The impact of racially-targeted food marketing and attentional biases on consumption in Black adolescent females with and without obesity: Pilot data from the Black Adolescent & Entertainment (BAE) study

Omni Cassidy*, Marian Tanofsky-Kraff, Andrew J. Waters, Lisa M. Shank, Abigail Pine, Mary Quattlebaum, Patrick H. DeLeon, Marie Bragg, Tracy Sbrocco

*Corresponding author for this work

Research output: Contribution to journalArticlepeer-review

1 Scopus citations

Abstract

Unhealthy food advertisements ("advertisements"hereafter referred to as "ads") are linked to poor diet and obesity, and food companies disproportionally target Black youth. Little is known about the mechanisms whereby food ads influence diet. One possibility may be racially-targeted ads that appeal to Black youth. Those with food-related attentional biases may be especially vulnerable. The objective of this project was to assess the feasibility and initial effects of a pilot study testing the influence of racially-targeted food ads and foodrelated attentional biases on eating behaviors among a sample of Black adolescent females. Feasibility of recruitment, retention, and procedures were examined. Participants (N = 41, 12-17y) were randomized to view a television episode clip of the Big Bang Theory embedded with either four 30-second racially-targeted food ads or neutral ads. A computer dot probe task assessed food-related attentional biases. The primary outcome was caloric consumption from a laboratory test meal. Interactions based on weight and ethnic identity were also examined. Analyses of variance and regressions were used to assess main and interaction effects. Exposure to racially-targeted food ads (versus neutral ads) did not affect energy consumption (p > .99). Although not statistically significant, adolescents with obesity consumed nearly 240 kcal more than non-overweight adolescents (p = 0.10). There were no significant preliminary effects related to food-related attentional biases or ethnic identity (ps = 0.22-0.79). Despite a non-significant interaction, these data provide preliminary support that adolescents with obesity may be particularly vulnerable to racially-targeted food ads. An adequately powered trial is necessary to further elucidate the associations among racially-targeted food ads among Black adolescent girls with obesity.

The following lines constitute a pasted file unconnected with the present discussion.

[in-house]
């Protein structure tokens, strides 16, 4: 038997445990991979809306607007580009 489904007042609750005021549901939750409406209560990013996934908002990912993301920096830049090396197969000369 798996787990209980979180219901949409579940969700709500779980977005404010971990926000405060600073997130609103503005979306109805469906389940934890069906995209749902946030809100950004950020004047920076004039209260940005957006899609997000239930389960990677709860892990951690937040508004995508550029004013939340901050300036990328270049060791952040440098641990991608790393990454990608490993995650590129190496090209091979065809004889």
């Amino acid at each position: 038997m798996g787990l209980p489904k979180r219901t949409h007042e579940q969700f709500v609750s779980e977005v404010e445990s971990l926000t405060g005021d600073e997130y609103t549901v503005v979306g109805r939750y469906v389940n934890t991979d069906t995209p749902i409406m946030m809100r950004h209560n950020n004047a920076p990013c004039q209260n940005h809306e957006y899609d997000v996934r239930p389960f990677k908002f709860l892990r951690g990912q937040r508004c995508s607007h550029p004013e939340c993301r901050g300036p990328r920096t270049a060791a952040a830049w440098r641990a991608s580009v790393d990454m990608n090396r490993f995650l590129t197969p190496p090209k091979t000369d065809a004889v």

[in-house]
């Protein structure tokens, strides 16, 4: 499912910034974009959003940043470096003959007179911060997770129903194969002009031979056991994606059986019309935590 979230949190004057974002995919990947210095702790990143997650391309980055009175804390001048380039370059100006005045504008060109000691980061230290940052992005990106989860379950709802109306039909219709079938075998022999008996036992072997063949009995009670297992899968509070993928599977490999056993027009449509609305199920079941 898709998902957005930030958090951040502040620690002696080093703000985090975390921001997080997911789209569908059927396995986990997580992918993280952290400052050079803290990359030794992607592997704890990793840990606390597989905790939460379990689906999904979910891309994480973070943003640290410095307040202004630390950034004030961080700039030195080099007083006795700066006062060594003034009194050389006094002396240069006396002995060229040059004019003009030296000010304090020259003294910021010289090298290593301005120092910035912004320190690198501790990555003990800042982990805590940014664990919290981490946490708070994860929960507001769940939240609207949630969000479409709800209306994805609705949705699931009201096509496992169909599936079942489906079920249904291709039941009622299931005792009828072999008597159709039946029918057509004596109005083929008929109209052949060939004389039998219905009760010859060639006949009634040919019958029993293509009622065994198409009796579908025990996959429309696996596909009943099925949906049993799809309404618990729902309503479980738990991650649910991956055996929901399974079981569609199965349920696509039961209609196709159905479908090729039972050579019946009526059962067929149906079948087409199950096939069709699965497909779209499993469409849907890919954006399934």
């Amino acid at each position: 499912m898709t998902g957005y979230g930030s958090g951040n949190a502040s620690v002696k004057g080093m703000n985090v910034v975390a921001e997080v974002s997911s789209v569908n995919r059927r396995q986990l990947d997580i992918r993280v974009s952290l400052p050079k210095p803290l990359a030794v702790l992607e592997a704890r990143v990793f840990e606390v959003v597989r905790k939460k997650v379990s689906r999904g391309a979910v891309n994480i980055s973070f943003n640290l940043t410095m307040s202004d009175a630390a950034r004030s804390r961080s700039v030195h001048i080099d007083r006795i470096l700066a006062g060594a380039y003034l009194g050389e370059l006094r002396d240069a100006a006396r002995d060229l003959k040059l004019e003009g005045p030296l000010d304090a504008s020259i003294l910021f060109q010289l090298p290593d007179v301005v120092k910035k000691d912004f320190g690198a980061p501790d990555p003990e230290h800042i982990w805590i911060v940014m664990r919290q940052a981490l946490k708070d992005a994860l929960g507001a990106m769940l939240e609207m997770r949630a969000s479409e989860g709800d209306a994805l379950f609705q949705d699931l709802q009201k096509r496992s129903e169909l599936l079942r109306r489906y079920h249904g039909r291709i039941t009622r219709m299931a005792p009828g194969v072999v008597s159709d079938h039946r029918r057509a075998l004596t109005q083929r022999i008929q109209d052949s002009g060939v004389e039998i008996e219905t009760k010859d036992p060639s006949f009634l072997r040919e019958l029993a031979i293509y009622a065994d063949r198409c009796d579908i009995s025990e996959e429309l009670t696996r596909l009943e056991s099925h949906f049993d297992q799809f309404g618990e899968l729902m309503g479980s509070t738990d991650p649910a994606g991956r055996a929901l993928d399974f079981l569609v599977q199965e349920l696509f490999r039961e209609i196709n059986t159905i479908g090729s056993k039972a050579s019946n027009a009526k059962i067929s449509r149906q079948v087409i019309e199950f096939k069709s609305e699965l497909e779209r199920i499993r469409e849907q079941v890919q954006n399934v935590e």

Original languageEnglish
Article numbere0279871
JournalPLoS ONE
Volume18
Issue number1 January
DOIs
StatePublished - Jan 2023
Externally publishedYes

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